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Drupal theme function overriding

Drupal

For those new to Drupal the term Drupal theming can sound a little scary but really it really isn’t something you should fear!
Drupal theming in its simplest form in just a HTML/CSS layout with a bunch of PHP tags dropped in.

There seems to be a perception that Drupal theming is something really difficult but to be honest if your HTML and CSS skills are up to scratch and you’re open to learning some basic PHP you’ll have no problems.

Drupal can run on different theme engines but as of Drupal 4.7 the phptemplate theme engine became standard, so that’s what we’ll focus on in this tutorial.
What is a theme function?

A theme function is a PHP function withing Drupal that is prefixed with theme_. Theme functions display HTML, and which can be customized by themes.
This is how Drupal.org defines a theme function:
All functions that produce HTML for display should be themeable. This means that they should be named with the theme_ prefix, and invoked using theme() rather than being called directly. This allows themes to override the display of any Drupal object.
How do theme functions work?

Next we’ll need to understand how and when theme functions are executed. In every page load and number of theme functions can be executed by Drupal.

For example you may have a page listing all of the users on your site and this list would call the function theme_username (that we’ll look at more later) for every user in the list to output the users username as a link. This user list may then be passed to another theme function and then finally the content will be passed to the theme_page function which is automatically used by Drupal in order to display your page content within your themes page template.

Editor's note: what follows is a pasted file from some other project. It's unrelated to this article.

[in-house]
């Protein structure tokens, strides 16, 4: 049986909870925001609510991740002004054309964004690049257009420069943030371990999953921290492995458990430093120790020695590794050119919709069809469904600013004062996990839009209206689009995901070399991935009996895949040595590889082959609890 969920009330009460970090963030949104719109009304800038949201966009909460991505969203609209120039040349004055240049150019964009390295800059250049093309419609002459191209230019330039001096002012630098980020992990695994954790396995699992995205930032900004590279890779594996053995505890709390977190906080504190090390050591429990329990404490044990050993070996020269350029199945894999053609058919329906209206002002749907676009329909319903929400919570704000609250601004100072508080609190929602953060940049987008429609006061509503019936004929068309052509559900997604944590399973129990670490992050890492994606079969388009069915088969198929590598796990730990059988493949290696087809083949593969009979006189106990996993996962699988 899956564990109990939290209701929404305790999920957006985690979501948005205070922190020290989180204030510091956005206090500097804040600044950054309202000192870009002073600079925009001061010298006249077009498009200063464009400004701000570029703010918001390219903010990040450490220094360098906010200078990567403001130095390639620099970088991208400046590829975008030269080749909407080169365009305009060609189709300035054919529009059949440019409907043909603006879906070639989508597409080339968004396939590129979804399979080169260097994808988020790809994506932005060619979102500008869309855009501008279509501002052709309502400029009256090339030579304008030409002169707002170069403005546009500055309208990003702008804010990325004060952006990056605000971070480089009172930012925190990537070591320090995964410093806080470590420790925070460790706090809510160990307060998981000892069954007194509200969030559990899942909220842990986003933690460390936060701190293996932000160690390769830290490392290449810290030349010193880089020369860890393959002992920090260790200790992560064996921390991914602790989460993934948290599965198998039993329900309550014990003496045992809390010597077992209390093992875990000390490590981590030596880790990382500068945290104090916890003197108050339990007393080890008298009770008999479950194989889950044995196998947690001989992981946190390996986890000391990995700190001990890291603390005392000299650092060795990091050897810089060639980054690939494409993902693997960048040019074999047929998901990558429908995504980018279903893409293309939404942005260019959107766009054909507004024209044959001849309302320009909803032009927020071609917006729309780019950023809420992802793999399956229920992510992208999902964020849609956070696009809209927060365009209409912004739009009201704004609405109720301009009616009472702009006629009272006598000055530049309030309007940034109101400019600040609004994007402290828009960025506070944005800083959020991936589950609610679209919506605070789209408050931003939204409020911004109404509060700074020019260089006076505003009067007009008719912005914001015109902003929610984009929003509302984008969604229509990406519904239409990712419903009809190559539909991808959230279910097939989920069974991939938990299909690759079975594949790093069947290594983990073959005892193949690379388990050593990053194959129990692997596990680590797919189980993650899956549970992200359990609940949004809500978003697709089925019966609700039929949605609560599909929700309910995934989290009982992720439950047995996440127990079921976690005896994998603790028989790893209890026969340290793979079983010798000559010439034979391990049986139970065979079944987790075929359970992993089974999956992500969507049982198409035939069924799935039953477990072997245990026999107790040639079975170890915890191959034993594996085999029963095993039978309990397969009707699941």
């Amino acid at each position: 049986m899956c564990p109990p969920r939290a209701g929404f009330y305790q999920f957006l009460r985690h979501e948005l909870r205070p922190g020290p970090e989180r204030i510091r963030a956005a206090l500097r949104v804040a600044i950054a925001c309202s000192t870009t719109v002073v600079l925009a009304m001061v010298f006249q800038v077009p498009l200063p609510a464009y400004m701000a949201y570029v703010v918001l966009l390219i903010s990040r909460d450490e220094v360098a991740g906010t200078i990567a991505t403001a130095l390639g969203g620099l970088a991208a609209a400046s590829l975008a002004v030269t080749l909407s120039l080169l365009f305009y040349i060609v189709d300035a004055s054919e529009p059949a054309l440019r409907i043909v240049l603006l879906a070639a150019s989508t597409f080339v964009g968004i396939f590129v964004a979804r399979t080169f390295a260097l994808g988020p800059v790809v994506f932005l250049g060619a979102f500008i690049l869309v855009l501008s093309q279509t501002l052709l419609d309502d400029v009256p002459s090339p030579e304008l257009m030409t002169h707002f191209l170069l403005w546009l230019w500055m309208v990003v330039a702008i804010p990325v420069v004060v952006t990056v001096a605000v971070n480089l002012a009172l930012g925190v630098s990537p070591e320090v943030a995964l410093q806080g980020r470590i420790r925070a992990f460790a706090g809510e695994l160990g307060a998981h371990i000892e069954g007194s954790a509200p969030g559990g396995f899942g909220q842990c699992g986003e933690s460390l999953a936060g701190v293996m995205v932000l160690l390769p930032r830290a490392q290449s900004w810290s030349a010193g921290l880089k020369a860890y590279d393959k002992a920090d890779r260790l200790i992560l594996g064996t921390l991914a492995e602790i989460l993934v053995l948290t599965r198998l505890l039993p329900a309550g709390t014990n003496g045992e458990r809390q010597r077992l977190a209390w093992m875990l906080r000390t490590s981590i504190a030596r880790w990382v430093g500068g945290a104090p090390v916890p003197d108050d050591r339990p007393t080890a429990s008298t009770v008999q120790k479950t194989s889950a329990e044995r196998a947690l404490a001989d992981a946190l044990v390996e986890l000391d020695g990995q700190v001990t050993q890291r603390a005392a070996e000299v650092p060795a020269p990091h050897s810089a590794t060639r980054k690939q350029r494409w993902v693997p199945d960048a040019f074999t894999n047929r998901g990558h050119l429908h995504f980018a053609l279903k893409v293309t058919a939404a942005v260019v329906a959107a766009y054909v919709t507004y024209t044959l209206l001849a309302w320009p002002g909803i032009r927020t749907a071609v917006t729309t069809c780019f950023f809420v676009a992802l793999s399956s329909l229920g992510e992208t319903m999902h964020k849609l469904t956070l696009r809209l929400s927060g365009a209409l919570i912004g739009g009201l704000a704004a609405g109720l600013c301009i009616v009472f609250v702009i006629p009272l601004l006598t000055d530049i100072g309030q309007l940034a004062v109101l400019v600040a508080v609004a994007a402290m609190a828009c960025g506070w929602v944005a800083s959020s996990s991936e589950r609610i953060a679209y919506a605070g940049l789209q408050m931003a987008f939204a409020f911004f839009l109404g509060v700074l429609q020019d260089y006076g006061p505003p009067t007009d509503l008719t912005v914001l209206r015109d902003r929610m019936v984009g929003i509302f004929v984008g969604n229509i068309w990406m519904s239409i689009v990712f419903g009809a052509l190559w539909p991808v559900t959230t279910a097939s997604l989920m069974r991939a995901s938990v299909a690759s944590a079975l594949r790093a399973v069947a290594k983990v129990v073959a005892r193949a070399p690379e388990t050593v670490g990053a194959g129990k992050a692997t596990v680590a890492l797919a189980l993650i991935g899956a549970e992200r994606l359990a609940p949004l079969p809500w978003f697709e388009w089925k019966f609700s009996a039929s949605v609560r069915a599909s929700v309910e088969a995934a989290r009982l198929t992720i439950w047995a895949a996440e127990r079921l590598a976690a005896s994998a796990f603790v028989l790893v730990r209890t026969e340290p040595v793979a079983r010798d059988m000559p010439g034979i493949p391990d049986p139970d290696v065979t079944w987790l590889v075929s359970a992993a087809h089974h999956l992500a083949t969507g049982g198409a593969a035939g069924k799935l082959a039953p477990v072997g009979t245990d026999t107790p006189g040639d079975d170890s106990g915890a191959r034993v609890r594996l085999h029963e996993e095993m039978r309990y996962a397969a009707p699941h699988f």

Modules declare and generally execute theme functions although you can call a theme function from anywhere in your Drupal site (ie. From your theme) providing the module providing the theme function has been loaded.

The great thing is using our themes template.php file we can override any theme function we like without having to edit a single module and this is where using a template.php file becomes so powerful.

Let me briefly explain what I mean by override. By override I mean declaring a new version of a theme function (in template.php) and completely by passing the original theme function in order to alter its output.
An example

Let’s take a look at the theme_username function to explain how to do a theme function override.

Who's New block outputAs I mentioned previously the theme_username function outputs a given users username, so every time you want to display a users username rather than retype a load of code all you need to do is call this function. The "who’s new" block is a great example of where this function is used (see grab to the right). But let’s say you want to change the output of this function so that every time a username is displayed the users user ID is shown after the username, not hugely useful but should give you the idea. It’s fairly simple we just need to override the theme_username function like so:

1. Open up your template.php file that can be found within your themes root folder or if you don’t have one simply make a PHP file and save it to your themes root folder as template.php. By root folder I mean where your page.tpl.php is located.